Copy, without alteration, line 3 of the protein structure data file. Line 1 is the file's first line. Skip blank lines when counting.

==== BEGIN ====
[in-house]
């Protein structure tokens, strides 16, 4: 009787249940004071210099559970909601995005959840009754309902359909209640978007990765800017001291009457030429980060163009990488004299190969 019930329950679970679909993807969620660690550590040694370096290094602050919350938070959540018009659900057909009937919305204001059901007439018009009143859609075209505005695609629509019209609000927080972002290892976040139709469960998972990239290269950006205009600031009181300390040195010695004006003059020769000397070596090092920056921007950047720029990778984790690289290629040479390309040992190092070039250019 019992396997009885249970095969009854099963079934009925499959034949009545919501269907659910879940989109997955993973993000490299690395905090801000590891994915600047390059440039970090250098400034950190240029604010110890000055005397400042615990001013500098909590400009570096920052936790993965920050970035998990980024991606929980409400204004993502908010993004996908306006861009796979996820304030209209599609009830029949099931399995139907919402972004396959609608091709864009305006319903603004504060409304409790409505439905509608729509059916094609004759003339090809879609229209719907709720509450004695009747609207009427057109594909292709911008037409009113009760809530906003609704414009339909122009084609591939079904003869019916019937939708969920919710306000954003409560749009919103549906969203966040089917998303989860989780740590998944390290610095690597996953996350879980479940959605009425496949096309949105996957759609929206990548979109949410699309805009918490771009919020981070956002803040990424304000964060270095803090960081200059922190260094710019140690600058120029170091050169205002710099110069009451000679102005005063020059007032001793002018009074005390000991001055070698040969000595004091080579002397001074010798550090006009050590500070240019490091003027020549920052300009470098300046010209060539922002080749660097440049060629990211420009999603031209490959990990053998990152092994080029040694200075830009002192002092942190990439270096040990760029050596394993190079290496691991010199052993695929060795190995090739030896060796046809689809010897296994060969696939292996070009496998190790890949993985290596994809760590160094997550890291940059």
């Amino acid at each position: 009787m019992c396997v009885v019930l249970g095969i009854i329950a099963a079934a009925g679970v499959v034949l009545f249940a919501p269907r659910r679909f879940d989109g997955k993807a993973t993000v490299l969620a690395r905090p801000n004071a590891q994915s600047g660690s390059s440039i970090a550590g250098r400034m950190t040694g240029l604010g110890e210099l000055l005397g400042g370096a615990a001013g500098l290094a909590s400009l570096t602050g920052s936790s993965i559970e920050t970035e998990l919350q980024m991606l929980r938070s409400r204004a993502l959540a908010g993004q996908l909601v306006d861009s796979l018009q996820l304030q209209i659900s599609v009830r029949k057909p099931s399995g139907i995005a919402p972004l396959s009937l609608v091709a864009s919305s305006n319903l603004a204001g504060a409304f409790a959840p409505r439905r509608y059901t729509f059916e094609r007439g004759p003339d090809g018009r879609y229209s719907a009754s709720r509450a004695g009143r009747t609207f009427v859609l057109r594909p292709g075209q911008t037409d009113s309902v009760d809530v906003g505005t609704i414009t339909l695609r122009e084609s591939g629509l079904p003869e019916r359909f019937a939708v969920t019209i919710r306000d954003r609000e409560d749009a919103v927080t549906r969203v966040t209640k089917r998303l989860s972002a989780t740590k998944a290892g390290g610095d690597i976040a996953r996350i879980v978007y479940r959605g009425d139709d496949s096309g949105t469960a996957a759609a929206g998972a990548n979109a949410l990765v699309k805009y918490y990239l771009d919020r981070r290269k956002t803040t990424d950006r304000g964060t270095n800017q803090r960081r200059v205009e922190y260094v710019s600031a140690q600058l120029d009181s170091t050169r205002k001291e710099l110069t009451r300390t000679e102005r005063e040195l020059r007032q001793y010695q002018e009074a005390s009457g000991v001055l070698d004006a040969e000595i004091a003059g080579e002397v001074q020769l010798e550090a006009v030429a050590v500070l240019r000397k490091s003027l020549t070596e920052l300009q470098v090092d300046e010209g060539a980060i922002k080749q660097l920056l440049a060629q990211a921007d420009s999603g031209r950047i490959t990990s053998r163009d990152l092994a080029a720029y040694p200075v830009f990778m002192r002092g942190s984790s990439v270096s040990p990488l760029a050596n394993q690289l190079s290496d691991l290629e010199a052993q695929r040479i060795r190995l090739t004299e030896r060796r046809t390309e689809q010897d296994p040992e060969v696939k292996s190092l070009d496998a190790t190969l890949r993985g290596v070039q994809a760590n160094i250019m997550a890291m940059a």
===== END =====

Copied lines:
């Amino acid at each position: 009787m019992c396997v009885v019930l249970g095969i009854i329950a099963a079934a009925g679970v499959v034949l009545f249940a919501p269907r659910r679909f879940d989109g997955k993807a993973t993000v490299l969620a690395r905090p801000n004071a590891q994915s600047g660690s390059s440039i970090a550590g250098r400034m950190t040694g240029l604010g110890e210099l000055l005397g400042g370096a615990a001013g500098l290094a909590s400009l570096t602050g920052s936790s993965i559970e920050t970035e998990l919350q980024m991606l929980r938070s409400r204004a993502l959540a908010g993004q996908l909601v306006d861009s796979l018009q996820l304030q209209i659900s599609v009830r029949k057909p099931s399995g139907i995005a919402p972004l396959s009937l609608v091709a864009s919305s305006n319903l603004a204001g504060a409304f409790a959840p409505r439905r509608y059901t729509f059916e094609r007439g004759p003339d090809g018009r879609y229209s719907a009754s709720r509450a004695g009143r009747t609207f009427v859609l057109r594909p292709g075209q911008t037409d009113s309902v009760d809530v906003g505005t609704i414009t339909l695609r122009e084609s591939g629509l079904p003869e019916r359909f019937a939708v969920t019209i919710r306000d954003r609000e409560d749009a919103v927080t549906r969203v966040t209640k089917r998303l989860s972002a989780t740590k998944a290892g390290g610095d690597i976040a996953r996350i879980v978007y479940r959605g009425d139709d496949s096309g949105t469960a996957a759609a929206g998972a990548n979109a949410l990765v699309k805009y918490y990239l771009d919020r981070r290269k956002t803040t990424d950006r304000g964060t270095n800017q803090r960081r200059v205009e922190y260094v710019s600031a140690q600058l120029d009181s170091t050169r205002k001291e710099l110069t009451r300390t000679e102005r005063e040195l020059r007032q001793y010695q002018e009074a005390s009457g000991v001055l070698d004006a040969e000595i004091a003059g080579e002397v001074q020769l010798e550090a006009v030429a050590v500070l240019r000397k490091s003027l020549t070596e920052l300009q470098v090092d300046e010209g060539a980060i922002k080749q660097l920056l440049a060629q990211a921007d420009s999603g031209r950047i490959t990990s053998r163009d990152l092994a080029a720029y040694p200075v830009f990778m002192r002092g942190s984790s990439v270096s040990p990488l760029a050596n394993q690289l190079s290496d691991l290629e010199a052993q695929r040479i060795r190995l090739t004299e030896r060796r046809t390309e689809q010897d296994p040992e060969v696939k292996s190092l070009d496998a190790t190969l890949r993985g290596v070039q994809a760590n160094i250019m997550a890291m940059a």